Ear pain with jaw movement: Temporomandibular Joint Disorder | Cedars-Sinai
Temporomandibular Joint Disorder | Cedars-Sinai
What is temporomandibular joint disorder?
The temporomandibular joint is actually two pairs of joints that make it possible for the jawbone to rotate and slide. This joint connects the lower jaw to the skull. The temporomandibular joints can be found on either side of the head in front of the ears. These joints allow us to talk, chew and yawn.
When one or more of these joints become inflamed or painful, the condition is called temporomandibular joint disorder (TMJD).
What causes temporomandibular joint disorder?
The lower jaw has rounded ends that glide in and out of the joint socket when you talk, chew or yawn. These are called the condyles. They are covered with cartilage and are separated by a small shock-absorbing disk, which keeps the movement smooth.
TMJD can occur from:
- Wear and tear on the cartilage.
- Damage to the surfaces of the teeth due to neglect or injury.
- Loose or lost teeth that have led to damage of the jawbone or poor alignment of the upper and lower jaws.
- Poor alignment of the teeth or jaw when biting down. This can cause sensitivity of the teeth as well as affecting the muscles and the temporomandibular joint.
- Overuse of the muscles of chewing. This may occur if a person chews gum continuously, bites fingernails or pencils, grinds the teeth, has a habit of clenching the jaw, biting the cheek or lip or thrusting the jaw out when speaking, exercising or other actions.
- Erosion or improper movement of the disk.
- Damage to the joint from a blow or other impact.
- Trigger points in the muscle tissue that cause myofascial pain syndrome.
- Infections deep in the jaw.
Often, it isn’t clear what is causing the TMJ symptoms.
TMJ disorders most commonly occur in women between the ages of 30 and 50.
What are the symptoms of temporomandibular joint disorder?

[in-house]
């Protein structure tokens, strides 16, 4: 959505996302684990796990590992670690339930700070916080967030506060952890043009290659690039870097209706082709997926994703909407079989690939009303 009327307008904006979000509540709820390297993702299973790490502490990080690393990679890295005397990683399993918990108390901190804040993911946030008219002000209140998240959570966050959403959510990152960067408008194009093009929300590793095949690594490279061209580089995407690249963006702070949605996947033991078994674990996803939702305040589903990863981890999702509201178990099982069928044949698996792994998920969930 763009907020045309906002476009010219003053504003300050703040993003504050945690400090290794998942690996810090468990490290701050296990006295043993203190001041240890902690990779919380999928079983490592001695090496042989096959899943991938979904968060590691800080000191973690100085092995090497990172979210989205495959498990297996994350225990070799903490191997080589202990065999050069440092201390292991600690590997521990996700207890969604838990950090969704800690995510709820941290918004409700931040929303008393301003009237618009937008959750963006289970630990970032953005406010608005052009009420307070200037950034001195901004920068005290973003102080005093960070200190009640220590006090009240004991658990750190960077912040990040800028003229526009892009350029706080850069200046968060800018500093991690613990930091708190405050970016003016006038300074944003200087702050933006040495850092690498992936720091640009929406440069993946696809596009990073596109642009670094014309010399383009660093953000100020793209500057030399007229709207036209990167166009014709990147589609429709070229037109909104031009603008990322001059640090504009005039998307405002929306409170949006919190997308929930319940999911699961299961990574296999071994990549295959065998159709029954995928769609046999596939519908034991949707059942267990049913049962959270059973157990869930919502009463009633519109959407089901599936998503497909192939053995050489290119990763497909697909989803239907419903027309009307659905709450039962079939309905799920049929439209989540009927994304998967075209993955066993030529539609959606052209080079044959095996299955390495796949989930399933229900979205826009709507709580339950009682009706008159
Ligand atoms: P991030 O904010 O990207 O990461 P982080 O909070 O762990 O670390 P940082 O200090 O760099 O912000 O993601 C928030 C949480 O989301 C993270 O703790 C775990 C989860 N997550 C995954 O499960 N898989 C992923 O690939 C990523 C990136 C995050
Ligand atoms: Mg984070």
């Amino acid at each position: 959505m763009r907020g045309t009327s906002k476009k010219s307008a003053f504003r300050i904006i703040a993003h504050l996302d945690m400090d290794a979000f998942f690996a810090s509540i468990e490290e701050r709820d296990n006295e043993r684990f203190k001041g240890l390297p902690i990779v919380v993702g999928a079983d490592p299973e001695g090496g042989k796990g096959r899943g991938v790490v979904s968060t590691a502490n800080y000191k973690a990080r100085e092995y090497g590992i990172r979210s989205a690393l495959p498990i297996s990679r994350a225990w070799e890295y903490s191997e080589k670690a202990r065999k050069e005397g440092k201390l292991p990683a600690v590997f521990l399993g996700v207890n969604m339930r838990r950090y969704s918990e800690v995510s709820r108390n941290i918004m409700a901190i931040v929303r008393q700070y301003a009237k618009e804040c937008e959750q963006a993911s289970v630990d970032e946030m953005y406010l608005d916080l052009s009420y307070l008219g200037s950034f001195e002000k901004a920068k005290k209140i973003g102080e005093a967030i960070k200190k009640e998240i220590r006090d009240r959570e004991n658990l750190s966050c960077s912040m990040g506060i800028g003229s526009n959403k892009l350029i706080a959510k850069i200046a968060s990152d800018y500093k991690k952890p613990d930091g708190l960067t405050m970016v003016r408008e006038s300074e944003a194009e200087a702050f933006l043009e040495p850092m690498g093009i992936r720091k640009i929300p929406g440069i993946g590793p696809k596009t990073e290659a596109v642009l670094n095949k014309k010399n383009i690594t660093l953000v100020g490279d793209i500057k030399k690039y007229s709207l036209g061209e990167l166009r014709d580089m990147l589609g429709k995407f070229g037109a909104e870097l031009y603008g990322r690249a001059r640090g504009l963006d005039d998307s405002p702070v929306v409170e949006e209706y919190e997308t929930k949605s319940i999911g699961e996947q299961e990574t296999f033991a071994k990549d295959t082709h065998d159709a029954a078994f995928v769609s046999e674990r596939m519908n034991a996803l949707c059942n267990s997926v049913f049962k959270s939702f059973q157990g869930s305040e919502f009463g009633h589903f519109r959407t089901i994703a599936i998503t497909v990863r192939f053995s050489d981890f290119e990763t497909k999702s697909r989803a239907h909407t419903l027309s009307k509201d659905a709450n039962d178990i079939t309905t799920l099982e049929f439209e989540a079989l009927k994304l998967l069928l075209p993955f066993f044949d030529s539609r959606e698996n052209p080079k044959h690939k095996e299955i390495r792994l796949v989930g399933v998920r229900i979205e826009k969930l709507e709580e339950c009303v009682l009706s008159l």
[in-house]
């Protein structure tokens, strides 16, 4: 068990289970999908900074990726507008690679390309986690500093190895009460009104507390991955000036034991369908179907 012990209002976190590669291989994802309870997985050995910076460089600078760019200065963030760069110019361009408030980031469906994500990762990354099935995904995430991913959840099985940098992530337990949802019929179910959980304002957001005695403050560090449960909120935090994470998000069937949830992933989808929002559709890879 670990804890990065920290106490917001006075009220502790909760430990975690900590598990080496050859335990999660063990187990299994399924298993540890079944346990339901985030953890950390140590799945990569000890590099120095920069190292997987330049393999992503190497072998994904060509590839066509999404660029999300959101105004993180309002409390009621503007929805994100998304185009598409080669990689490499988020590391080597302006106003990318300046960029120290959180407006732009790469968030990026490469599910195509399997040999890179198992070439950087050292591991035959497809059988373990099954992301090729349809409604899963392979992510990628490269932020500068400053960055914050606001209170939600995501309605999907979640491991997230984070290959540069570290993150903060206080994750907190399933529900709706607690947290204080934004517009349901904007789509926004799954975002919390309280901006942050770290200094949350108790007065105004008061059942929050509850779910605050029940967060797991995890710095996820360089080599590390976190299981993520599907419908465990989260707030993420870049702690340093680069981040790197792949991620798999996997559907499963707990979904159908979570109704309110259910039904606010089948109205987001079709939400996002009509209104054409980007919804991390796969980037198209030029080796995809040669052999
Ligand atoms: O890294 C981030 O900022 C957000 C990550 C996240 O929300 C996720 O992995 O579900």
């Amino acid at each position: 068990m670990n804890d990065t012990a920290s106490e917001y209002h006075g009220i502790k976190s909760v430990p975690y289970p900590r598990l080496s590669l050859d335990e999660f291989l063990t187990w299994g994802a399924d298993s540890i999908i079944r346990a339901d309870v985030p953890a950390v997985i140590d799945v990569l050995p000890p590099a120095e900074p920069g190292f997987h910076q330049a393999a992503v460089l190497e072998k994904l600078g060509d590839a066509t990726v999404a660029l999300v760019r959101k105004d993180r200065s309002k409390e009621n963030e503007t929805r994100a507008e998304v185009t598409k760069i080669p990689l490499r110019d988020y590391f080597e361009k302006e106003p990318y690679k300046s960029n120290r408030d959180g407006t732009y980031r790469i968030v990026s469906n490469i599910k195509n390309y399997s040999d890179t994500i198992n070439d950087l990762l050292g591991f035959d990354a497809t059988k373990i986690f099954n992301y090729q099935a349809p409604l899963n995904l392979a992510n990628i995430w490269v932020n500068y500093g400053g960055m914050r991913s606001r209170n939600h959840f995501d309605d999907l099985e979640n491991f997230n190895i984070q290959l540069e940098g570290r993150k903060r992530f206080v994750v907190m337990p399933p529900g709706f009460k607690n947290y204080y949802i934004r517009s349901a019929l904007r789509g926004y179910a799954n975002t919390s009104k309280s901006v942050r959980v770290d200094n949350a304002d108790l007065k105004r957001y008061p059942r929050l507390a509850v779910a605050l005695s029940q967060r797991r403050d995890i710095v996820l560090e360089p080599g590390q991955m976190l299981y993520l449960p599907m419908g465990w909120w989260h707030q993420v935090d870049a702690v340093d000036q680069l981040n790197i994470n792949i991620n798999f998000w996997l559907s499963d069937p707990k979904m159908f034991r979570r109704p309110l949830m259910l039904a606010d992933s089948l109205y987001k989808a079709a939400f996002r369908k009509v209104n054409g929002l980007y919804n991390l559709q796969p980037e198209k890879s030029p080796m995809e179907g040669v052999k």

Symptoms of TMJD include:
- Pain, including tenderness in the jaw, aching pain in or around the ear, and aching facial pain. Pain may be present whether the temporomandibular joint is moving or not.
- Difficulty opening the mouth fully.
- Difficulty or discomfort while chewing.
- A clicking or popping sensation in the joint.
- Locking of the joint that makes it hard to open or close the mouth.
- Uncomfortable bite.
- An uneven bite because one or more teeth are making contact with each other before the other teeth do.
How is temporomandibular joint disorder diagnosed?
TMJD is diagnosed based on the patient’s symptoms. A doctor will take a medical history to learn how long you have had the symptoms, whether you have had a recent injury to the jaw or recent dental treatment.
The doctor will do a physical examination. This will include listening to and feeling your jaw when you open and close your mouth and checking to see what range of motion you have in the joint. The doctor will ask whether you have felt a clicking, popping or rough crackling sound when the lower jaw moves.
The doctor will press on areas of your jaw and face to locate the pain or discomfort. They may also ask about whether you are feeling stress and how you cope with such feelings. You will be asked about habits such as clenching your teeth, chewing gum, etc.
The doctor will check your bite. They will look for lost teeth, unusual placement of teeth, signs of chronic teeth grinding. It may be necessary to follow up with X-rays of the teeth.
In some cases, a computed tomography scan may be done to check the bones of the joint. A magnetic resonance imaging scan may be done to reveal problems with the disk in the joint.
How is temporomandibular joint disorder treated?
Treatment of TMJD varies, depending on what is causing the symptoms. Treatment may include: